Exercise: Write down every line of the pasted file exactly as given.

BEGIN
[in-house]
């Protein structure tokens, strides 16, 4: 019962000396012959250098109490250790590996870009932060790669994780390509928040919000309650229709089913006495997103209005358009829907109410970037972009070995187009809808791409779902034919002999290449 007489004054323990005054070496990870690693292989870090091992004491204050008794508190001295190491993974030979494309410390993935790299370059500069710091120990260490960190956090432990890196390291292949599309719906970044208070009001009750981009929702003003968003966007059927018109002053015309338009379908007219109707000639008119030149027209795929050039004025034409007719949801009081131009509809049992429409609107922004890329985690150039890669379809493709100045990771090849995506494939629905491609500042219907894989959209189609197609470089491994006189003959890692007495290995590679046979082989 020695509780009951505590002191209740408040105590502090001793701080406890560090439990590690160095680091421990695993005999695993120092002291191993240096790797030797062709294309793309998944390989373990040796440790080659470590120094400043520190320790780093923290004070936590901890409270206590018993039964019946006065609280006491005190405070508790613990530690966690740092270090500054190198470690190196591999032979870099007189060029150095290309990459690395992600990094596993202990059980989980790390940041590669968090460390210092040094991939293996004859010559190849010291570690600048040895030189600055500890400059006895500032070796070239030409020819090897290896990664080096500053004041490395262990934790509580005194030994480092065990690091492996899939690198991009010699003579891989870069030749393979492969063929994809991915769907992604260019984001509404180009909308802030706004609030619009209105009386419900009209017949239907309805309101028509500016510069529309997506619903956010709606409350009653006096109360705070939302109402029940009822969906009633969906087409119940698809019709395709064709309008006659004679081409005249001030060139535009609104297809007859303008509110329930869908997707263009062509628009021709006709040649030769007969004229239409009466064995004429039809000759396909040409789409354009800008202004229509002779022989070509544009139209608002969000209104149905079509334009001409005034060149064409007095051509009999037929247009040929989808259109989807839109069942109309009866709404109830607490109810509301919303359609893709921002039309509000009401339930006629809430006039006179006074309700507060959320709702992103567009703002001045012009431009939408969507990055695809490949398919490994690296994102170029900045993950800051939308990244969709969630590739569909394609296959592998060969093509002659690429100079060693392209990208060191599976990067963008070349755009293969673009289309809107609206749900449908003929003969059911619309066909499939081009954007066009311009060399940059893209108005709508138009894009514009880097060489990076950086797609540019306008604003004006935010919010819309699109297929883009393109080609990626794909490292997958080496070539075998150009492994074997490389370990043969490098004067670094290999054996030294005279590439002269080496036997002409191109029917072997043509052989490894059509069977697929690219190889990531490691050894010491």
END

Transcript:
[in-house]
């Protein structure tokens, strides 16, 4: 019962000396012959250098109490250790590996870009932060790669994780390509928040919000309650229709089913006495997103209005358009829907109410970037972009070995187009809808791409779902034919002999290449 007489004054323990005054070496990870690693292989870090091992004491204050008794508190001295190491993974030979494309410390993935790299370059500069710091120990260490960190956090432990890196390291292949599309719906970044208070009001009750981009929702003003968003966007059927018109002053015309338009379908007219109707000639008119030149027209795929050039004025034409007719949801009081131009509809049992429409609107922004890329985690150039890669379809493709100045990771090849995506494939629905491609500042219907894989959209189609197609470089491994006189003959890692007495290995590679046979082989 020695509780009951505590002191209740408040105590502090001793701080406890560090439990590690160095680091421990695993005999695993120092002291191993240096790797030797062709294309793309998944390989373990040796440790080659470590120094400043520190320790780093923290004070936590901890409270206590018993039964019946006065609280006491005190405070508790613990530690966690740092270090500054190198470690190196591999032979870099007189060029150095290309990459690395992600990094596993202990059980989980790390940041590669968090460390210092040094991939293996004859010559190849010291570690600048040895030189600055500890400059006895500032070796070239030409020819090897290896990664080096500053004041490395262990934790509580005194030994480092065990690091492996899939690198991009010699003579891989870069030749393979492969063929994809991915769907992604260019984001509404180009909308802030706004609030619009209105009386419900009209017949239907309805309101028509500016510069529309997506619903956010709606409350009653006096109360705070939302109402029940009822969906009633969906087409119940698809019709395709064709309008006659004679081409005249001030060139535009609104297809007859303008509110329930869908997707263009062509628009021709006709040649030769007969004229239409009466064995004429039809000759396909040409789409354009800008202004229509002779022989070509544009139209608002969000209104149905079509334009001409005034060149064409007095051509009999037929247009040929989808259109989807839109069942109309009866709404109830607490109810509301919303359609893709921002039309509000009401339930006629809430006039006179006074309700507060959320709702992103567009703002001045012009431009939408969507990055695809490949398919490994690296994102170029900045993950800051939308990244969709969630590739569909394609296959592998060969093509002659690429100079060693392209990208060191599976990067963008070349755009293969673009289309809107609206749900449908003929003969059911619309066909499939081009954007066009311009060399940059893209108005709508138009894009514009880097060489990076950086797609540019306008604003004006935010919010819309699109297929883009393109080609990626794909490292997958080496070539075998150009492994074997490389370990043969490098004067670094290999054996030294005279590439002269080496036997002409191109029917072997043509052989490894059509069977697929690219190889990531490691050894010491």